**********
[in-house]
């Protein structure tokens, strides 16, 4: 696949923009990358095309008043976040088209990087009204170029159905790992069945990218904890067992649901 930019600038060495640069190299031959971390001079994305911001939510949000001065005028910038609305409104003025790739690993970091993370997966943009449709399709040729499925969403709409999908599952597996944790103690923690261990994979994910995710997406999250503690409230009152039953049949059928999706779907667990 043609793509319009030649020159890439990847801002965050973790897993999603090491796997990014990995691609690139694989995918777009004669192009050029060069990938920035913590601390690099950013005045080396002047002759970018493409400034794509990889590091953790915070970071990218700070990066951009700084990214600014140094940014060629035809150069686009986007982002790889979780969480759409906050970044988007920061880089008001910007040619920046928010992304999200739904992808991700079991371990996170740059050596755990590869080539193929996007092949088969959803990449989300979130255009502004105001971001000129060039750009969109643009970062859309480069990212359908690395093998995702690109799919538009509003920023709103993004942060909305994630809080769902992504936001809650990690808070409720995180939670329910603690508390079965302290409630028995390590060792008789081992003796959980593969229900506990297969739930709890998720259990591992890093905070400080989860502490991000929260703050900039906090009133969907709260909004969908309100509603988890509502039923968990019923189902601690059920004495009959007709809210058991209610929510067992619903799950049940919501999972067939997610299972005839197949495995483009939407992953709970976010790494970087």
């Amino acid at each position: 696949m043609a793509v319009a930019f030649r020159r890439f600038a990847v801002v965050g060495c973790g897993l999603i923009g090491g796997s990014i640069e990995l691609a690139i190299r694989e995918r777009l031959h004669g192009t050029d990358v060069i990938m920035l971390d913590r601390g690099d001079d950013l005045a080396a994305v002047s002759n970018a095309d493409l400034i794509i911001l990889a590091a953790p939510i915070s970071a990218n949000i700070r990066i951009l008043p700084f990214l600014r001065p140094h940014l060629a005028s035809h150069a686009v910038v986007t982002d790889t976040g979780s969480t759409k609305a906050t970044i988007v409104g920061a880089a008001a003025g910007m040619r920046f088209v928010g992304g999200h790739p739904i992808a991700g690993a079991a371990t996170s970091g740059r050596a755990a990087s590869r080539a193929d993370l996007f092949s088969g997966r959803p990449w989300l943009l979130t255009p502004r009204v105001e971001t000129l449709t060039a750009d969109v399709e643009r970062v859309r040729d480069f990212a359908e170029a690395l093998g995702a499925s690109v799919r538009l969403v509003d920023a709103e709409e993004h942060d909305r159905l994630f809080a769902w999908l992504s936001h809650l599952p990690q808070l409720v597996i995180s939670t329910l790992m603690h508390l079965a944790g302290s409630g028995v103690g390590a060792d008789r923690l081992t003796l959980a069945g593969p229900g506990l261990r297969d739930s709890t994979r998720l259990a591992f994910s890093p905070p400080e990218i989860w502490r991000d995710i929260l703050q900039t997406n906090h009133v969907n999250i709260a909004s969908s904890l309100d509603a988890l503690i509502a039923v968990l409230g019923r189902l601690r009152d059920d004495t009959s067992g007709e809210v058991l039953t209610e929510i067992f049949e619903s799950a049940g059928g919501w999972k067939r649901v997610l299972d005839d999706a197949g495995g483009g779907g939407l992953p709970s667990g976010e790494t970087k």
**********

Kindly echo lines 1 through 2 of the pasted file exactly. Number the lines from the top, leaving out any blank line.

[in-house]
């Protein structure tokens, strides 16, 4: 696949923009990358095309008043976040088209990087009204170029159905790992069945990218904890067992649901 930019600038060495640069190299031959971390001079994305911001939510949000001065005028910038609305409104003025790739690993970091993370997966943009449709399709040729499925969403709409999908599952597996944790103690923690261990994979994910995710997406999250503690409230009152039953049949059928999706779907667990 043609793509319009030649020159890439990847801002965050973790897993999603090491796997990014990995691609690139694989995918777009004669192009050029060069990938920035913590601390690099950013005045080396002047002759970018493409400034794509990889590091953790915070970071990218700070990066951009700084990214600014140094940014060629035809150069686009986007982002790889979780969480759409906050970044988007920061880089008001910007040619920046928010992304999200739904992808991700079991371990996170740059050596755990590869080539193929996007092949088969959803990449989300979130255009502004105001971001000129060039750009969109643009970062859309480069990212359908690395093998995702690109799919538009509003920023709103993004942060909305994630809080769902992504936001809650990690808070409720995180939670329910603690508390079965302290409630028995390590060792008789081992003796959980593969229900506990297969739930709890998720259990591992890093905070400080989860502490991000929260703050900039906090009133969907709260909004969908309100509603988890509502039923968990019923189902601690059920004495009959007709809210058991209610929510067992619903799950049940919501999972067939997610299972005839197949495995483009939407992953709970976010790494970087």